THURSDAY, STARBUCKS – I just spent twenty minutes listening to two teenager/twentysomething girls complain about their babysitting wards, specificially some kid named Soren. I kept meaning to start writing something, but I was drawn in beyond understanding. Soren dropped something on the floor and then just walked away. She would totally clean it up no problem, one girl assured, but it was the laissez-faire attitude Soren possessed that really irked her. By the way, that’s never true. It’s never that you would totally clean something up but the person was rude about it – you also don’t want to have to clean it up. But for some reason, it’s unacceptable to say, “I don’t want to clean up after you, Soren!” I laugh so hard at this fake, imaginary person who loves cleaning up after people but loves politeness more.
“Do the parents care?” “No. I mean, they get mad, but they don’t really do anything.”
I’ve been doing a lot of eavesdropping lately. Not necessarily on purpose, but it’s just been happening. I work at a moderately hipster, reasonably priced popular grocery chain. And what I’ve learned in the almost five months I’ve been there is that nothing makes you more invisible to people than working retail. People, bless their hearts, really are blind to you.
The other day, I was manning a register when, behind me, a customer was loudly monologuing about the upcoming Super Bowl. “Tom Brady’s so mentally strong,” she was trying to convince my co-worker who, bless her, does not watch football. “He’s totally mentally strong,” she shouted into the void. When I turn innocuously to catch a glimpse of her, she latched onto me. “You watch football right?” she asked without waiting for me to answer. It’s a minute later before I found a dip in the conversation to say, “No, not really.” She bore a more-than-passing resemblance to Jenna Lyons, the former creative director and president of J.Crew – slightly more mannish and full, but strangely magnetic.
Even after we’ve all affirmed that we, unlike her, do not watch football – I’ve watched one game this season – she continued to launch several rhetorical questions into the open air. Receipt in her hand, she kept going. Next customer being rung up, still she stood talking. And finally, when she said her goodbyes and pushed her laden cart out of the store.
Days later, she came to my register and started talking – mercifully, not about football. She was ranting about The Walking Dead before offering up, sans spoiler alert, “Yeah Carl was bitten.” And when I said, “Oh I don’t watch that show,” she repeated the spoiler, “Yeah, he’s the son. He’s annoying. He’s dead, well, not yet but he will be. That show’s really going off the rails.” To so brazenly offer up what was surely a pivotal twist in the series without even the slightest concern or spoiler alert – what if I were watching the show? – was shocking. When I offered up that I was currently watching The Crown, she pivoted easily and naturally. She had not seen the show but her brother-in-law was the owner of some football team and also an ambassador to the U.K. She dug up a picture of him meeting the Queen and attempted to show me several more Instagrams before the lack of Wi-Fi foiled her. She would, she promised me, show me the photos next time.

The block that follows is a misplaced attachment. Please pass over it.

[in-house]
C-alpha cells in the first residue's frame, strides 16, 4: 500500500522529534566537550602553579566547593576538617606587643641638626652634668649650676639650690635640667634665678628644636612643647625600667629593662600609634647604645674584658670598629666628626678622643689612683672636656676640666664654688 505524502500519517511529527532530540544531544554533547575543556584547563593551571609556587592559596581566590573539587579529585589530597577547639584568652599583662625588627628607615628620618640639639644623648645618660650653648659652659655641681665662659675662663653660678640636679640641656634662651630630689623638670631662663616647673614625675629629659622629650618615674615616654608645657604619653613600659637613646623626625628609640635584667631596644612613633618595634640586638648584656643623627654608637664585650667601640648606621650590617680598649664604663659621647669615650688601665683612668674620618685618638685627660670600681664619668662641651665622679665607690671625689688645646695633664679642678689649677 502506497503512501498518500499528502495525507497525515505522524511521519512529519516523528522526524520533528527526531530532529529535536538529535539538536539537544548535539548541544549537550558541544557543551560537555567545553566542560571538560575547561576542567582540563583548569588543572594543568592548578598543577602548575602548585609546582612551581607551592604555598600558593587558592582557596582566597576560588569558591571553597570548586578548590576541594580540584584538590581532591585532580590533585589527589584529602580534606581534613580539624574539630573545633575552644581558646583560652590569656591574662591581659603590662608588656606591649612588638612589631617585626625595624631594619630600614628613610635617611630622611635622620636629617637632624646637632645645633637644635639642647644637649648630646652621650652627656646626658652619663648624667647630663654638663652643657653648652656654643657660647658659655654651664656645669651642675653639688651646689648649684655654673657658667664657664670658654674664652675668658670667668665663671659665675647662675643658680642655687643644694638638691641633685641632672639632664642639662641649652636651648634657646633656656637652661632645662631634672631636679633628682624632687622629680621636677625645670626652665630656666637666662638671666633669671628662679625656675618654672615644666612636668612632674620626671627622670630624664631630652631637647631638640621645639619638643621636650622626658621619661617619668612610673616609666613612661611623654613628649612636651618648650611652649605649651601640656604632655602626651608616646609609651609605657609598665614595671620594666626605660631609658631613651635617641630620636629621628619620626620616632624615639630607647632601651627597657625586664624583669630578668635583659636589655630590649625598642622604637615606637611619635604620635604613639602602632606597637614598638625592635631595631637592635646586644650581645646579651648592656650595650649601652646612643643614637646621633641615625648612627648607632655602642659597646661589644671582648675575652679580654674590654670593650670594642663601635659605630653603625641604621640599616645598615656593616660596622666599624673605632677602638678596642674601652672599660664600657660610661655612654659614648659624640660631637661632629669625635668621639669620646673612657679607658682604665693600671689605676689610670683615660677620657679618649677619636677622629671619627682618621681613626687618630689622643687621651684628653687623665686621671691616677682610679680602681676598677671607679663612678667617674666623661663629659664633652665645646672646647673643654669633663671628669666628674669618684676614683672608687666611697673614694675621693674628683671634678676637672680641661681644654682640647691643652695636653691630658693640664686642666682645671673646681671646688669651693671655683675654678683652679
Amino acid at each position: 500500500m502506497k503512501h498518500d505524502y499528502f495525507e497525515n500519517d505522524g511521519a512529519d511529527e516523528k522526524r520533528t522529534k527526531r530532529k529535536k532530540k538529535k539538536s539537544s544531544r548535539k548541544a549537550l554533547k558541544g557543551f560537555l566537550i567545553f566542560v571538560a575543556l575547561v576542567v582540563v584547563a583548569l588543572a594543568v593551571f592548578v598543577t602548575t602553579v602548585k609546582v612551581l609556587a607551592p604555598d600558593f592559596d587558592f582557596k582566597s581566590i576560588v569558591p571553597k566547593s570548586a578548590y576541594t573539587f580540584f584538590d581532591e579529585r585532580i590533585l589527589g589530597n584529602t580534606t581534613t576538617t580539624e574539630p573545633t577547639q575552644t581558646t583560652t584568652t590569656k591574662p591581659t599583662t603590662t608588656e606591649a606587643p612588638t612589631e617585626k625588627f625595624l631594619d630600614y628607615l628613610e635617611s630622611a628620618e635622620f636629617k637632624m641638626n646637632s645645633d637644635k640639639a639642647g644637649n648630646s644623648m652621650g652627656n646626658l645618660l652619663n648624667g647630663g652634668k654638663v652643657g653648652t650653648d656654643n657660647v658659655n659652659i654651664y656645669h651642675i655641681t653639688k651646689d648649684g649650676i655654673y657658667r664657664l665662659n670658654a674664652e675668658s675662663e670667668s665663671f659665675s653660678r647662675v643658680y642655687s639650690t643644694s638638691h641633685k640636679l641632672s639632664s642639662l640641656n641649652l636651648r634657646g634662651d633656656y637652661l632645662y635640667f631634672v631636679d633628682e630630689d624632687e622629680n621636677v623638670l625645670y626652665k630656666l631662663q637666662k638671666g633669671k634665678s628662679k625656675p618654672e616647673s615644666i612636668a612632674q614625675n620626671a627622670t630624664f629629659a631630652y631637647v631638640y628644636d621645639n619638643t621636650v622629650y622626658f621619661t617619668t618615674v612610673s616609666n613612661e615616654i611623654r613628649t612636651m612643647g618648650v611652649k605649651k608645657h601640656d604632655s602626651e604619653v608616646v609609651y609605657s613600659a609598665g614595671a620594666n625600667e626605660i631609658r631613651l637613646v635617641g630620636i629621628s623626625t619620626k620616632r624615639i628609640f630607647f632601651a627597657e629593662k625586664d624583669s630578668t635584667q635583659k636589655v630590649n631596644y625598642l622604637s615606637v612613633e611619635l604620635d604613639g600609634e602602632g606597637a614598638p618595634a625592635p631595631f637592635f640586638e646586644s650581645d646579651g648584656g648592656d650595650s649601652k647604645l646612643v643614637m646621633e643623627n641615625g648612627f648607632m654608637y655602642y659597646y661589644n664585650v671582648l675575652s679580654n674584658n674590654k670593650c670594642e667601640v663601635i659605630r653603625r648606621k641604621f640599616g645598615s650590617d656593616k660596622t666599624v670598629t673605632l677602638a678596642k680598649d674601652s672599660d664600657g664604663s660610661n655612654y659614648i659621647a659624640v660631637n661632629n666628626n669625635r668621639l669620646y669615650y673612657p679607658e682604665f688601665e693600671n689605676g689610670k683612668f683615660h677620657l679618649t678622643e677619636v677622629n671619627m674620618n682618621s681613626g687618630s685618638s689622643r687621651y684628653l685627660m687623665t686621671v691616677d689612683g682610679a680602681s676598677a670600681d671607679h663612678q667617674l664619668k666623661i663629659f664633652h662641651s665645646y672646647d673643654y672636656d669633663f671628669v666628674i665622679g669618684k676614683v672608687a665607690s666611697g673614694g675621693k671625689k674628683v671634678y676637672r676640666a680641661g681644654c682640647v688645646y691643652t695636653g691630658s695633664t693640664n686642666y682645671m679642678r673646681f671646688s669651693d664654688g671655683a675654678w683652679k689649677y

As she left, I had to fight a smile from creeping across my face. When I first escaped her football speech, I pictured what the rest of her day must look like, as I often do with customers. I pictured her talking the ear off of other mothers at drop-off; I pictured her loudly holding court at the dinner table. I pictured her as loving fiercely, but suffocatingly. But something about her vicious lack of wherewithal about name-dropping shifted my lens of her.
She just, bless, didn’t give a fuck. She wanted to name-drop, and so she did. She had opinions about The Walking Dead, so she shared them. She had an effusive admiration of Tom Brady, so she expressed it. It didn’t matter to her that no one shared in her journey; an audience was entirely beside the point. What I had interpreted as an inability to read the room was actually just blind conviction. And there’s something about bald and bold confidence that draws me to people. People so often step around how they feel, like those girls did with Soren. Instead of just saying, “Fuck off Soren, I’m not your maid, I’m your babysitter. Now clean up the floor,” she couched it in the way he (or she, the name Soren leaves the gender mysterious) handled the dropping. But I imagined that “Mentally Strong” would have no problem eviscerating Soren. And Soren would probably, eventually, be grateful for the straight talk.
People so rarely say what they mean. We’re wrapped up in manners and culture – it’s not necessarily a bad thing – but it was so arresting to see someone so unconcerned with the norms. A normal person would exchange meaningless banter at the register – their weekend, the weather, perhaps a recipe or two. But for her, all the world’s a stage.